Royal Family

Discussion in 'Hobbies & The Great Indoors' started by hobbit, Nov 28, 2007.

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  1. The history and background of the Royal Family is interesting and fascinating. For instance the story behind the Order of the Garter and the motto . Sad to witness such a colouful history fading away

    "What is the origin of the mottoes ‘Dieu et mondroit’ and ‘Honisoit qui mal y pense’?
    'Dieuetmondroit' (French for ‘God and my right’) is the motto of the Sovereign. The words were the countersign (military password) chosen by King Richard I before the battle of Gisors in 1198, meaning that he was no vassal of France, but owed his royalty to God alone. The French were defeated in battle, but the password was not adopted as the royal motto of England until the time of Henry VI (1422-61) and has since been retained by his successors. The motto appears below the shield on the Royal Coat of Arms.

    ‘Honisoit qui mal y pense’ (French for ‘Evil be to him who evil thinks’) appears on a garter which surrounds the shield on the Royal Coat of Arms. This garter symbolises the Order of the Garter, an ancient order of knighthood of which the Queen is Sovereign. The Order of the Garter was founded by Edward III in 1348 during the Hundred Years War with France.

    The motto may well have been directed at critics of the King’s claims to the French throne; however, according to a tradition first recorded by Tudor chroniclers, the motto originated at a feast celebrating the capture of Calais in 1347. The King’s mistress, the Countess of Salisbury, was mocked by courtiers for losing her garter during a dance, but Edward at once stepped forward and tied the blue ribbon around his own knee, uttering the motto as a rebuke and declaring that the Garter would soon be held in the highest esteem!"
  2. Didnt know that bit about the garter, but do now.

    Thank you to the man with POTATO thoughts.
  3. Well I appreciated it, hobbit. Regrettably, tradition isn't fashionable.

    fly_past has clearly heard of King Edwards and Jersey Royals.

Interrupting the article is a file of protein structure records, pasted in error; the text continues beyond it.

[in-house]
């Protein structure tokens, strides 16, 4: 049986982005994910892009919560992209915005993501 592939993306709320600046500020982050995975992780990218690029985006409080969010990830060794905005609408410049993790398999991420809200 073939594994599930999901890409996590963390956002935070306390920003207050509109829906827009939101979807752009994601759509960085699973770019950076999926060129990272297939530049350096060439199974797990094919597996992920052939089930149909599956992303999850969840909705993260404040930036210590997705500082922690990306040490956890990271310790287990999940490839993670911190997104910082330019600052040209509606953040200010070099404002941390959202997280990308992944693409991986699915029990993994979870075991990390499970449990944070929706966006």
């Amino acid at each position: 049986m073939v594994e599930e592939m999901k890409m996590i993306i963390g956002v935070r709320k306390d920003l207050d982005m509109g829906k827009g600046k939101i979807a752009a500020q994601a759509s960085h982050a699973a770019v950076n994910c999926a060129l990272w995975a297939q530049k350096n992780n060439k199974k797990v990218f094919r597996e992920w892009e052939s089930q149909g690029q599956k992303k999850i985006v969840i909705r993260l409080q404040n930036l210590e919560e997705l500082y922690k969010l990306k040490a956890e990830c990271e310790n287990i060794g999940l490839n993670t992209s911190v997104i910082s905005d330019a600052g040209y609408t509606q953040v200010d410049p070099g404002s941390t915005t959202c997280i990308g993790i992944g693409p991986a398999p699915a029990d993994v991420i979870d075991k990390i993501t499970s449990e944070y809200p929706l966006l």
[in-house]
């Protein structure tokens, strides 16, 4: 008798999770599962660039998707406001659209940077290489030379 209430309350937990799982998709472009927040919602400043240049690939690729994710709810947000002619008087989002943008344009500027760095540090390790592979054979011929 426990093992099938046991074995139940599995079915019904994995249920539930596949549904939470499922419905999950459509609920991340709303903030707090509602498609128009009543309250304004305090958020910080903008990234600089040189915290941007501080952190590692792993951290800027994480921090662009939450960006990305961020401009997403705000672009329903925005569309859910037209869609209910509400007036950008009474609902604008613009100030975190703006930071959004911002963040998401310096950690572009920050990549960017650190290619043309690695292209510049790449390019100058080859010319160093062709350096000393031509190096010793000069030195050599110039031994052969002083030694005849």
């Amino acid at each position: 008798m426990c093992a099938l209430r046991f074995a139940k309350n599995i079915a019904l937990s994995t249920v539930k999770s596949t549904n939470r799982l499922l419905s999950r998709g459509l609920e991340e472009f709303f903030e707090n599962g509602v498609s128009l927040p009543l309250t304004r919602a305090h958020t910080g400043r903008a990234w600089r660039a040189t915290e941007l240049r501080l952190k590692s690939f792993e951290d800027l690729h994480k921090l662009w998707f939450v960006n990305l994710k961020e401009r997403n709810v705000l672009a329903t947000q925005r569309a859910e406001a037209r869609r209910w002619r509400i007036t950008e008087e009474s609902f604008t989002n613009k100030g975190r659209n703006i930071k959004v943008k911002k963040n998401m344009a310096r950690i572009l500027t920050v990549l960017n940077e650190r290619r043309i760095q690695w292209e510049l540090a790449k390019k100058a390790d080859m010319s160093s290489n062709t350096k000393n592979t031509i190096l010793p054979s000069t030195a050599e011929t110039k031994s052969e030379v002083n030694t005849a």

4. Very interesting - I always wondered what that meant on my passport!!! It's a shame the immigrants coming in wannt to destroy all that with their politically correct winging. Will we even have a royal family representing our history in 20 years?
  5. Why are they written in French though?

    Is it because French was the language of the nobility, or some other reason?
  6. Because Richard I's first language was French?
    Because (as you say) Norman French was de rigeur for nobility after 1066 well up until the Renaissance.
    We had so much claim to French land anyway, why not? :D
  7. Norman-French (nothing to do with Norman.... o_O ) was still used by the Clerk of the House and the Clerk of Parliaments to write up their summaries for HM Queen at the end of each session of Parliament back in 1985, so I presume they still do.
  8. Ooh, interesting.
    Thanks guys!
  9. I could be wrong but I seem to recall that French was at one time the official language of England for Nobility and writers following 1066.
    Lots of French and English words share the same spelling too.
  10. Seaweed

    Seaweed War Hero Book Reviewer

    It's not so much that 'we' had a claim to French land as that our monarchs also had title to vast tracts of land in France, either by inheritance or marriage. Although Henry I pointedly took an English wife, I doubt if our Kings in, say, the first three centuries after the Conquest particularly thought of themselves as English. But don't knock them; most English people are probably descended from them one way or another, if they take the trouble to look, many via Edward III whose ancestry stretches far and wide to (for instance) a fourth-century AD Armenian called Theophiolactus the Unbearable. Perched on some branches of the tree are some very strange people indeed.
  11. Is that inane comment deliberately ironic?

    Sorry if it seems like I'm winging, but you can't beat a good wing now and then.
  12. The Normans weren't even French themselves - they just happened to speak French as they integrated well. Just as Normans integrated with the English and eventually themselves spoke English as the Norman in France spoke French. The word Norman comes from the root Norseman - the Normans were Viking invaders from modern day Jutland just as the Anglo-Saxons came from the same areas. By that argument you can therefore deduce that Normans and English both come from the same tribal areas and are therefore one and the same.

    If you're interested in this subject lots has been written about it.
  13. Along with the Russ. (Pronounced Roos)
  14. Hey Go the Roos! (as in Kangaroos! :dwarf: )

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